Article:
Last Sunday news arrived of Philip Seymour Hoffman’s tragic death from a heroin overdose. He was an actor whose talent drew universal respect from in and outside the industry, and the news prompted shock and profound regret from all who knew and worked with him. Regrettably, the following days also brought thinly-veiled media conjecture of the inner demons they suspected beset the father of three, helpfully accompanied by images of his grieving relatives and a body-bag being carted into an ambulance.
The continued and self-serving newspaper analysis would strike us as more of an ethically suspect practice if it weren't for the fact that we have gotten so used to it, and that many in fact have developed rather a taste for it. After all, it really is only the next logical step for us to paw over the minutiae of the hours and days leading up to a man's untimely death when we already think nothing of buying a gossip magazine for an update on the painful divorce of two television personalities. In fact, last week’s event represented something of a perfect storm for reactionary columnists around the globe – the death of a film star, attributed to a hidden drug problem.
At its root, the press' examination of the circumstances surrounding Hoffman's death is at once insulting and depressing. It is insulting that their perception of the public is one of a celeb-obsessed mob, insatiably baying for the nauseating specifics of the case; just how many bags of heroin were found, exactly why wasn't he living with his family, where was he and what was he wearing when was he found?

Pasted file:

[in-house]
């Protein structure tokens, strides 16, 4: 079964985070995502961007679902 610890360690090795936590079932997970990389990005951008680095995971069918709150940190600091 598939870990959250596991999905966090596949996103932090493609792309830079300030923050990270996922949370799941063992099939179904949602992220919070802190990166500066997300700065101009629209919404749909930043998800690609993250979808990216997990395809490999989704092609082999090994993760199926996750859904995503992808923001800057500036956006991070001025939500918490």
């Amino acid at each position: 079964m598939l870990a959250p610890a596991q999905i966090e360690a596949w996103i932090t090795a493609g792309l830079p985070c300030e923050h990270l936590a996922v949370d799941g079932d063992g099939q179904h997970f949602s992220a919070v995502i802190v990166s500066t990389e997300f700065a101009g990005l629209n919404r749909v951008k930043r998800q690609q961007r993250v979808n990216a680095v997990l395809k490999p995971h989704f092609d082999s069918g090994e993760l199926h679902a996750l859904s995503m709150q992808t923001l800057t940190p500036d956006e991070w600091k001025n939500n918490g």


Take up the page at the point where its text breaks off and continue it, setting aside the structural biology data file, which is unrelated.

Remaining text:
It is depressing because that perception is probably just about right. Unhealthy fixations with drink and drug abuse and ‘mournography’ have crept into the psyche of ordinary members of the public. To what extent this appetite has been cultivated by the media is up for debate, but a morbid interest undoubtedly exists. Any normal level of curiosity can surely be satisfied by the bare facts, and the intimate details surrounding the man’s death shouldn’t be up for grabs no matter how many hits they generate.
In any case, those who believe these details offer any great insight into what happened to Philip Seymour Hoffman are mistaken. Describe the physical circumstances as fully as you please, and you will gain nothing more than superficial understanding. There is a vast explanatory gap between a description of the event and knowledge of the event itself.
One’s own underlying motives, dispositions and weaknesses are elusive enough even given our uniquely privileged position to introspect. Our thoughts are immediately available to us for self-analysis, yet we struggle to fully interpret and understand our own temporal identity. Several times removed through the filter of the tabloid press, we stand no chance with Hoffman’s. And still this deeply unflattering exercise in futility persists.
The reduction of what must have been an unrelenting internal struggle to a trivial, bite-size news story is utterly unhelpful to anyone looking for an answer to any important question. To look at his work would be to understand a little better. In a startlingly poignant scene from ‘Before the Devil Knows Your Dead’, Hoffman lies in a narcotic haze, spread-eagled on the couch of his apathetic dealer and confesses that his life makes no sense to him. While his accountancy work deals in the tangible, his life’s equation involves no such absolutes. Increasingly he is aware of a terrifying disconnect between expectation and reality; all the things he has acquired fail to neatly cohere and resemble something whole.
Most of us cannot begin to understand the position that Philip Seymour Hoffman found himself in, and neither should we try to by piecing together the wreckage he left behind. It is meaningless to perceive a life by its composite parts, they are not the same thing.